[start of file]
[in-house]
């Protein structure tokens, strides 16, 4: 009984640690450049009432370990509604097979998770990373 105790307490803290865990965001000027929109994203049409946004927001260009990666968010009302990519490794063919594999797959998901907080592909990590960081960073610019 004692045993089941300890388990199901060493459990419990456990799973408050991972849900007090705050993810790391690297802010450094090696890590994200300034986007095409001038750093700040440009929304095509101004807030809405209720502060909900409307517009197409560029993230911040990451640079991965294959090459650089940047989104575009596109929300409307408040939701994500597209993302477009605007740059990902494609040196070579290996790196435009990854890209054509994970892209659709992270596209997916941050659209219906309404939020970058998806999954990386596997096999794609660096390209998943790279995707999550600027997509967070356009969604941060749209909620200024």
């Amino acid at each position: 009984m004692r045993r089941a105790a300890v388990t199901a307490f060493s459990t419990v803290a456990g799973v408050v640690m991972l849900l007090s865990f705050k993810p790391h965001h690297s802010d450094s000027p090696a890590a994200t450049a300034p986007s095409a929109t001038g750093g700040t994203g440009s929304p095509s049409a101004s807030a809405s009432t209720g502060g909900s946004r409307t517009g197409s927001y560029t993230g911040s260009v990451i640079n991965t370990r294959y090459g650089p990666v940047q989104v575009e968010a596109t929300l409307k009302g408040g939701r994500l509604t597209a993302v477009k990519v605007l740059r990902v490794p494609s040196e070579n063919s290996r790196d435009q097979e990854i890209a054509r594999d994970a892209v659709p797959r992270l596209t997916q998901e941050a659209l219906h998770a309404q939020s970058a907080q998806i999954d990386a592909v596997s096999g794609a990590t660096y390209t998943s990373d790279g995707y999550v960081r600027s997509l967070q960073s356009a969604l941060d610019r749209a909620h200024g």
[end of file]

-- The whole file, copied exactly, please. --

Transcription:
[in-house]
């Protein structure tokens, strides 16, 4: 009984640690450049009432370990509604097979998770990373 105790307490803290865990965001000027929109994203049409946004927001260009990666968010009302990519490794063919594999797959998901907080592909990590960081960073610019 004692045993089941300890388990199901060493459990419990456990799973408050991972849900007090705050993810790391690297802010450094090696890590994200300034986007095409001038750093700040440009929304095509101004807030809405209720502060909900409307517009197409560029993230911040990451640079991965294959090459650089940047989104575009596109929300409307408040939701994500597209993302477009605007740059990902494609040196070579290996790196435009990854890209054509994970892209659709992270596209997916941050659209219906309404939020970058998806999954990386596997096999794609660096390209998943790279995707999550600027997509967070356009969604941060749209909620200024």
């Amino acid at each position: 009984m004692r045993r089941a105790a300890v388990t199901a307490f060493s459990t419990v803290a456990g799973v408050v640690m991972l849900l007090s865990f705050k993810p790391h965001h690297s802010d450094s000027p090696a890590a994200t450049a300034p986007s095409a929109t001038g750093g700040t994203g440009s929304p095509s049409a101004s807030a809405s009432t209720g502060g909900s946004r409307t517009g197409s927001y560029t993230g911040s260009v990451i640079n991965t370990r294959y090459g650089p990666v940047q989104v575009e968010a596109t929300l409307k009302g408040g939701r994500l509604t597209a993302v477009k990519v605007l740059r990902v490794p494609s040196e070579n063919s290996r790196d435009q097979e990854i890209a054509r594999d994970a892209v659709p797959r992270l596209t997916q998901e941050a659209l219906h998770a309404q939020s970058a907080q998806i999954d990386a592909v596997s096999g794609a990590t660096y390209t998943s990373d790279g995707y999550v960081r600027s997509l967070q960073s356009a969604l941060d610019r749209a909620h200024g």